It is with a sense of deep sadness that I write about the late P.P.P. Jinadasa, better known as PPP, but as Piya to his family and friends.
For someone who associated closely with PPP for as long as I did –from kindergarten to the present, to be precise – writing a book about him would be no big deal. But as this is not the place for a full biography, I shall confine myself to a short epitaph as tribute.
PPP needs no monument. The memory of his exemplary life, which time can never efface, is his monument. His name and the goodness that filled his life, like the stars in the firmament, can never be dimmed.
After my retirement, I had the pleasure of functioning as sales manager in his company, and thus became aware of the unique way he used his wealth and wisdom for the advancement of others. PPP’s relatives and friends were not the only beneficiaries of his largesse.
I remember how he advised me to allow my children to develop their talents. He would tell me how he started life with a hammer and a screwdriver in his hands. Sensing my children’s natural abilities, he advised me to instal a workshop for them, and said he would help them get on in life. This was only one of many such instances of his generosity. Up-and-coming children, he treated like his own. I have yet to see anyone who gave as much as PPP did, from the largeness of his heart, to help others in their personal development, often unasked. Their progress in life was his personal concern.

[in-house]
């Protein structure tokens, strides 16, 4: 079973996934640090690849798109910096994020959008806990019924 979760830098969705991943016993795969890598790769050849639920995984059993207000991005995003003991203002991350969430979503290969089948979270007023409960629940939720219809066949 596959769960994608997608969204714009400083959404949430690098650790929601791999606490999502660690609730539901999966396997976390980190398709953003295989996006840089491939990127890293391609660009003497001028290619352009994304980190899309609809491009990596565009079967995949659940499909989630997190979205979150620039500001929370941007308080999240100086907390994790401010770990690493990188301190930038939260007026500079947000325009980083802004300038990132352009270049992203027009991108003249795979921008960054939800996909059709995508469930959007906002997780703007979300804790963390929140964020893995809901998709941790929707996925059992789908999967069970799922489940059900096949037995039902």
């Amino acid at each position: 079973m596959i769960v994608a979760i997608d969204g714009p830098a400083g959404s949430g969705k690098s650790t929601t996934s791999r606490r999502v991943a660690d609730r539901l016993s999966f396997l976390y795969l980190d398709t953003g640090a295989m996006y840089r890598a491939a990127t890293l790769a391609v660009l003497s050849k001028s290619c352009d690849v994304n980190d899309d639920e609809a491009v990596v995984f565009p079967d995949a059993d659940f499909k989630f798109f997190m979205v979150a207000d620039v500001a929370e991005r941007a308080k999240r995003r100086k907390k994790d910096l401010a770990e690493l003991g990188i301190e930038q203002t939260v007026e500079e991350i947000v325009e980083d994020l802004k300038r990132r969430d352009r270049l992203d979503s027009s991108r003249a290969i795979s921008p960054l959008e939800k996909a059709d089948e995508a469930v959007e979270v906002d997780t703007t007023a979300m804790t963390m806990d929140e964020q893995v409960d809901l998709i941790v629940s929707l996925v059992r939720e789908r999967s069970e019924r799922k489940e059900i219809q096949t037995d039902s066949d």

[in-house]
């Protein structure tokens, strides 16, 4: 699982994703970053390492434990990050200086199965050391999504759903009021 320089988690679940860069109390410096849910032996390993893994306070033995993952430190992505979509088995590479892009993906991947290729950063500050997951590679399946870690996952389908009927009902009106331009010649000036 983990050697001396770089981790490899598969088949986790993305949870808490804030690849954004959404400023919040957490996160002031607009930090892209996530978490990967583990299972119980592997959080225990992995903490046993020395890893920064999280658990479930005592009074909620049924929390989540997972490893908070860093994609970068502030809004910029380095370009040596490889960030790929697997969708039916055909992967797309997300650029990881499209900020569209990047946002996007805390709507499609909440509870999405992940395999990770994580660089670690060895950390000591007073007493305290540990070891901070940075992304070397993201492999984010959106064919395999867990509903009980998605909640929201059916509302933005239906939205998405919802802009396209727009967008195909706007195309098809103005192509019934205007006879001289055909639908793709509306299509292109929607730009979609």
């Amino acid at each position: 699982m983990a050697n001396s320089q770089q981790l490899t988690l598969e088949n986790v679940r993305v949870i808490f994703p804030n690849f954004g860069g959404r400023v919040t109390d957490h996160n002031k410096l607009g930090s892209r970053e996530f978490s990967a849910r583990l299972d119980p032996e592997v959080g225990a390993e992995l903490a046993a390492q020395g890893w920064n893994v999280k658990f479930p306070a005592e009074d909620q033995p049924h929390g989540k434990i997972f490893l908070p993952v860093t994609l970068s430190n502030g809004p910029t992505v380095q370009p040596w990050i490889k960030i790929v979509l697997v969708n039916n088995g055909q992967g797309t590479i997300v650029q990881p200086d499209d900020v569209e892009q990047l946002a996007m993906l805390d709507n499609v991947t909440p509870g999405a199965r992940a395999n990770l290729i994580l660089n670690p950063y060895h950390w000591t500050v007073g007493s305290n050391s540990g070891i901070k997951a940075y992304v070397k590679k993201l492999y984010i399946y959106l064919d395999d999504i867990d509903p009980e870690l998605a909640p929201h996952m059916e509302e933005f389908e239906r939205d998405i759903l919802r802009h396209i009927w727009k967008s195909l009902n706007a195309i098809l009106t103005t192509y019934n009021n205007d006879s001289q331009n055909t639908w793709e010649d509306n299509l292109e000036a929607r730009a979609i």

This is a quality he inherited from his parents, especially his mother. I remember how she would generously feed us whenever we children dropped in at PPP’s parents’ home in Meddawatta, Matara, for a fresh water well bath. PPP’s quality of benevolence deepened and expanded when in later years he joined the Lions Movement.
A pioneer in the manufacture of tea machinery, PPP achieved a high status in the country as an industrialist. Backed by Japanese technology, he was outstanding in this field. He demise leaves a great void among his countless friends, relatives and fellow workers. But there is comfort in the thought that he lived a righteous life and qualified for the higher realms of Samsara.
He also leaves behind two independent sons, a talented daughter, and a wife whose culture and dauntless courage will help extend PPP’s virtues and the ideals he lived for into the future.
I have lost a true friend.
May he attain Nibbana.